In exploring Bruce Wayne’s early life, Batman: The Knight shows that had he not become Batman, he’d have been Gotham’s ultimate criminal.
Spoilers ahead for Batman: The Knight #8!
After witnessing both his parents shot to death in a random crime, Bruce Wayne turned an unimaginably traumatic situation into the vigilante icon Batman. However, his path to donning the cowl was never assured, and he was often just one bad decision away from becoming Gotham’s Caped King of Crime.
Chip Zdarsky and Carmine Di Giandomenico’s Batman: The Knight limited series retells the origins of Batman with a particular emphasis on the process that Bruce Wayne went through between the time his parents were killed and his eventual return to Gotham as the city’s one and only Dark Knight. The series touches on various issues, such as how he learned to cope with his post-traumatic stress disorder, intense flashbacks, and anger at the murder of his parents. For instance, after training in multiple martial arts styles, in Batman: The Knight #8, Bruce seeks the counsel of Doctor Daniel Captio to learn how to fortify his mind against his ever-encroaching rage.
While Bruce was eventually able to conquer, or at least manage, his demons enough to become the Dark Knight, the series also exposes how close he was to giving into his anger and letting it drive him to criminality. Bruce’s initial trauma is characterized by aimless violence, as he lashes out with no clear idea of how to channel his anger. It’s clear that without his quest, Bruce is on track to become someone who loses himself to inflicting pain without purpose. Considering the totality of circumstances that surrounded the young Bruce – from his wealth to his lack of a support system to his anti-social personality – if he did turn to the dark side, there is no doubt that he would have been Gotham’s greatest criminal ever, as the series shows. Indeed, Dr. Hugo Strange, Bruce’s trauma therapist, says to him in Batman: The Knight #1, “You can do whatever you want, Bruce.”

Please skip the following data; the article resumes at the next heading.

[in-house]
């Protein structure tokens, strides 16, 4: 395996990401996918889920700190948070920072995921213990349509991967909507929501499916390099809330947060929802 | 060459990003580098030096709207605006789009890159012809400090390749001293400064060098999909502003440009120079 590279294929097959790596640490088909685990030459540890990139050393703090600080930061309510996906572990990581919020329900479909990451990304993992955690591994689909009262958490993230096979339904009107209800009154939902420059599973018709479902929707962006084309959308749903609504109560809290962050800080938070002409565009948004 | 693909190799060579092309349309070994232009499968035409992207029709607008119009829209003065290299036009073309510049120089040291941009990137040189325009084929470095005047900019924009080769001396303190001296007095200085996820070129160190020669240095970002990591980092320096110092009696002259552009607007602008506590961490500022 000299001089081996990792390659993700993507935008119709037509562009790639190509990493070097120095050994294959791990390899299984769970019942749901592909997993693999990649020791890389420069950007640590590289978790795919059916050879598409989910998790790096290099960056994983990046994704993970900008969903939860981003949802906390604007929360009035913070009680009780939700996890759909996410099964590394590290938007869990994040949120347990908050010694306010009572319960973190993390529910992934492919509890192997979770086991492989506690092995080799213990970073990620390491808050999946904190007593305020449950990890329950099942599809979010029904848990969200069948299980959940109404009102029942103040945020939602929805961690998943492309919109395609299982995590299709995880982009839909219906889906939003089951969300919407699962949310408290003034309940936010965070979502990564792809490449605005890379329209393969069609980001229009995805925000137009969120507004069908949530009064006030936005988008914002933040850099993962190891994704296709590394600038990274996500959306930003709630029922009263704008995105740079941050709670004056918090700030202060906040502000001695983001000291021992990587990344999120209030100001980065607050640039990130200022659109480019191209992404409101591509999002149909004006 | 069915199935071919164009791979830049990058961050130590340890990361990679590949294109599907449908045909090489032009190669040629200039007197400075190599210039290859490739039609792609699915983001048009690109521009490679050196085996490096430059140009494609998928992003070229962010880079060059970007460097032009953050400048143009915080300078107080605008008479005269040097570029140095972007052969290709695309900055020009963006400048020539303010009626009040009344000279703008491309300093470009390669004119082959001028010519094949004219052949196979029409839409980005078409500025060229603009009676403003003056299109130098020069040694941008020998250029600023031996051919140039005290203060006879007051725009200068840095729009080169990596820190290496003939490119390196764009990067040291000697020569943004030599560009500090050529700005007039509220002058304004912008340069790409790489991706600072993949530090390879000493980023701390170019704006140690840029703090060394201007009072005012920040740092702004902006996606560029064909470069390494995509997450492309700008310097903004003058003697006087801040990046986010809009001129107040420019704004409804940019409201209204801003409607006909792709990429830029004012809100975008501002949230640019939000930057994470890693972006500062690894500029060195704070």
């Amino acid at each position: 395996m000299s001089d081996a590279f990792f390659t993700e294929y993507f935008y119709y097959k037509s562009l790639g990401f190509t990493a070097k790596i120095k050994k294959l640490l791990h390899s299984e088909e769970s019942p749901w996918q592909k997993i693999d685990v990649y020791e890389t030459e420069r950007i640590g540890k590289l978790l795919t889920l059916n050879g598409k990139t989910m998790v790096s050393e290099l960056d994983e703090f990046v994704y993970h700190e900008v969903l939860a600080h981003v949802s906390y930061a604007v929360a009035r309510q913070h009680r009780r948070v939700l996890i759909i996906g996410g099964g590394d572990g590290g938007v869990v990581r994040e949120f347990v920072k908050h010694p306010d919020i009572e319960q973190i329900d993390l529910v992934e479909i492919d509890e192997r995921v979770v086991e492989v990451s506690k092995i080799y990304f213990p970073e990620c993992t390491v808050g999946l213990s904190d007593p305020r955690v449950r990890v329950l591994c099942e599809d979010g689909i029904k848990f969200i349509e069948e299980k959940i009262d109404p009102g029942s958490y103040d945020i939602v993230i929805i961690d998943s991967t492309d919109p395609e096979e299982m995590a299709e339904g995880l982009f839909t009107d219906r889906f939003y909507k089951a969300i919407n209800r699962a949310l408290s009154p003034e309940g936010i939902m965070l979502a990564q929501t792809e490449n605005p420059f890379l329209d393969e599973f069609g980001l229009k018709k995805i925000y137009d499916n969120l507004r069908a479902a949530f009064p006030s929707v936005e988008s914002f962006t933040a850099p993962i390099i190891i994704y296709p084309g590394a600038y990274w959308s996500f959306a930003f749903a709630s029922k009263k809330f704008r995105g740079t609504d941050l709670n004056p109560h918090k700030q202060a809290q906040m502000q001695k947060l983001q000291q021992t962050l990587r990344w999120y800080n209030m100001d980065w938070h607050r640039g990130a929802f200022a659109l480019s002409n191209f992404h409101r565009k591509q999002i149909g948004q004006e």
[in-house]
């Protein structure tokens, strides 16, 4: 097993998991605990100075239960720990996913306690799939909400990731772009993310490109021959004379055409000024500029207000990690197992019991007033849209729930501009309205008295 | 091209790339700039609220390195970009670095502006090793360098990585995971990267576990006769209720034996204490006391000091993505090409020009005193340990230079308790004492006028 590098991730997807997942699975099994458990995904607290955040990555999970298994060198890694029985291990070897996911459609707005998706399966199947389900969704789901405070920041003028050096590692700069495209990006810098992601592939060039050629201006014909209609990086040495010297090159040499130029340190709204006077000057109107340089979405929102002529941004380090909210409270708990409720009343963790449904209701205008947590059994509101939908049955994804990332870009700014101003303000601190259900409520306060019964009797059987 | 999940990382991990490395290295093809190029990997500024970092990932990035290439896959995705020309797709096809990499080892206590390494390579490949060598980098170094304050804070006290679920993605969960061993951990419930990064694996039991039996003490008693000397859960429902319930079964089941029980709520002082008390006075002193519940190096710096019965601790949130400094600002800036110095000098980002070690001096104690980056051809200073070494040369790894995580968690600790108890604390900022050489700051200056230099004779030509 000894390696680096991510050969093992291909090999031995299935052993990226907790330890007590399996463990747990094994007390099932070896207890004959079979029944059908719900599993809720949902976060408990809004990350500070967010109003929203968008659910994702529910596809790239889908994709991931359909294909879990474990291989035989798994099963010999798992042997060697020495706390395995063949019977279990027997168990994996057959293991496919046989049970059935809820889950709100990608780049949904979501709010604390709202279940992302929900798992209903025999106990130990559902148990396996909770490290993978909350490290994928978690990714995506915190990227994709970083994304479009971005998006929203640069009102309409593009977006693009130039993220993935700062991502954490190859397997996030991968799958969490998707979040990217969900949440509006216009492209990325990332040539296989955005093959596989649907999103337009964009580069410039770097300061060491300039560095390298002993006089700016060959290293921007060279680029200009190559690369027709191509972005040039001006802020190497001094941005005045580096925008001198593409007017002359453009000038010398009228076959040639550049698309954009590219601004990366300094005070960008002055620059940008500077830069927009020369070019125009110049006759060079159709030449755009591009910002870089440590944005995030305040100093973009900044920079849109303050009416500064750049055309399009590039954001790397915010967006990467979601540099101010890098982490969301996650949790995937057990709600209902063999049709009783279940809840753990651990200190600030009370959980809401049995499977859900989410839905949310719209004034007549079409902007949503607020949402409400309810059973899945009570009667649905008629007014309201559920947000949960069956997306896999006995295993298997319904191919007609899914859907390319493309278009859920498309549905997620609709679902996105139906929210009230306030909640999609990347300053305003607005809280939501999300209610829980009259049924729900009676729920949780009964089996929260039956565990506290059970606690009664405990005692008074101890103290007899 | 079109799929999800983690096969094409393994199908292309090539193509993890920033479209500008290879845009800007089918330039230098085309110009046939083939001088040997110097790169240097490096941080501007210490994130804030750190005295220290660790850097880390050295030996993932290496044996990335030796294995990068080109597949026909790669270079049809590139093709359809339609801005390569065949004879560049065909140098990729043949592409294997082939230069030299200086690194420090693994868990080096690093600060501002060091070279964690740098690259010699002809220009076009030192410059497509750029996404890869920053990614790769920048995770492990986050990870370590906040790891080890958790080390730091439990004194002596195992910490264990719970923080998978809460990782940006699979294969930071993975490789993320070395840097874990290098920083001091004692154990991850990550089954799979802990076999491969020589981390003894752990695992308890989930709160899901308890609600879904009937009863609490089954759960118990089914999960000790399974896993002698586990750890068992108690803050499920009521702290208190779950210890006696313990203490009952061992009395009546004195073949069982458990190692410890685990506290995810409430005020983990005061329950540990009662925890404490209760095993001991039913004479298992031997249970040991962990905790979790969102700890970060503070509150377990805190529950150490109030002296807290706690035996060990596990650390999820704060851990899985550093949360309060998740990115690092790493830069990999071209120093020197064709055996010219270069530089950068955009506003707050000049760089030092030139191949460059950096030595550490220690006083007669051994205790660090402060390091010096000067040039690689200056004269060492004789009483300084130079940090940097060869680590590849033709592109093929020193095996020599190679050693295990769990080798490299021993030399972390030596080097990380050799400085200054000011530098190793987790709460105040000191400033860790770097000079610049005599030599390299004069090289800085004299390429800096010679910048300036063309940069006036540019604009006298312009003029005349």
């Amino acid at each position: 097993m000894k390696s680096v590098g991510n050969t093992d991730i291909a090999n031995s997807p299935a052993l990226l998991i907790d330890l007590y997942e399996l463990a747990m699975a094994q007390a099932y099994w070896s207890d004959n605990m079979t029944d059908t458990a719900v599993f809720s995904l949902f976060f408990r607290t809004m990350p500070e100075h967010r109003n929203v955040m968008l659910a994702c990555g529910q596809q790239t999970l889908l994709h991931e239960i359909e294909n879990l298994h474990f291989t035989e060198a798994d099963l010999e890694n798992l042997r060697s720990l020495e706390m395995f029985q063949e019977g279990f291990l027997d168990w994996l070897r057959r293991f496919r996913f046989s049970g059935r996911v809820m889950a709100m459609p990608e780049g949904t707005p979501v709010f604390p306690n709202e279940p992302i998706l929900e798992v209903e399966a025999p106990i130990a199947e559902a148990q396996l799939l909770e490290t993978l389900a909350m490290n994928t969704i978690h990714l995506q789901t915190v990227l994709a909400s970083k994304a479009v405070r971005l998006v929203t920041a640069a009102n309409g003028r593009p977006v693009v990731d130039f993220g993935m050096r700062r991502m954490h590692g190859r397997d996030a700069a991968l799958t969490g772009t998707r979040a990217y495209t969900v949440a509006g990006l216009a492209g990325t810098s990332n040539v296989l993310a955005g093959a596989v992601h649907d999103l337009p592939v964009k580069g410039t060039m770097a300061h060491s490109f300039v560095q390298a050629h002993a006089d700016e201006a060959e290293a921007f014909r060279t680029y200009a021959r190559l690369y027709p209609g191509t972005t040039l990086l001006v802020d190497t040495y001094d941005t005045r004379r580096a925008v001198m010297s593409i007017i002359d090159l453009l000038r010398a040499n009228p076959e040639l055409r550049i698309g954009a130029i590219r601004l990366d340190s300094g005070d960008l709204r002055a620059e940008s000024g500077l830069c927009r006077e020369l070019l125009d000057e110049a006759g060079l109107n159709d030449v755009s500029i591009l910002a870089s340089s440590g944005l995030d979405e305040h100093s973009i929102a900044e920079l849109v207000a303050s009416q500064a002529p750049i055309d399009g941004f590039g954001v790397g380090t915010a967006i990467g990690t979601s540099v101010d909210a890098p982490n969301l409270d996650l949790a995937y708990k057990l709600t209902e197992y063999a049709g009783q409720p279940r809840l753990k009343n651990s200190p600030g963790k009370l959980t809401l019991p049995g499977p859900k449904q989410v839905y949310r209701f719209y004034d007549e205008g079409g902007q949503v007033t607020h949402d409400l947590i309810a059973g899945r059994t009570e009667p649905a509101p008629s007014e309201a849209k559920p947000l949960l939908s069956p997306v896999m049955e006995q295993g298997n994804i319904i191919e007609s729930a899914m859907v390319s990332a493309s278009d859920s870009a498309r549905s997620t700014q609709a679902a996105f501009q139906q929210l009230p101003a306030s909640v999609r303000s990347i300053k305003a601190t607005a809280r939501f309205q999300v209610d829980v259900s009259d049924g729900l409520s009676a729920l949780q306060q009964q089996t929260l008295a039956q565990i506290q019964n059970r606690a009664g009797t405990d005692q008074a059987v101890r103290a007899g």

Strange is not wrong on that point. Everything that allowed Bruce to be such an effective hero could easily have been re-purposed to make him nearly unstoppable as a criminal. Moreover, based on the history depicted in the series, not only did Bruce have a talent for criminality, but he also developed a profound experience in crime early on. This point is summed up best by Alfred, who confronts Bruce after bailing him out of jail in Batman: The Knight #1. Alfred explains to Bruce that getting into fights and committing minor crimes are desperate acts committed by those who have no other way of getting what Bruce can effortlessly obtain. It’s a conversation that Bruce takes to heart and eventually leads him to begin his quest to become the Dark Knight.
However, Bruce’s early criminality exposes one more trait that could have turned him into the ultimate criminal. The Wayne Family fortune means he can commit crime with complete abandon while also bringing the full force of his wealth, influence, and status to facilitate its perpetration. Batman: The Knight explores Bruce Wayne’s rage, showing that far from possessing inherent heroism, taking on the mantle of Batman was a choice to take ownership of his darker aspects and use them to do good – a decision that gave Gotham its greatest hero rather than its most accomplished hero.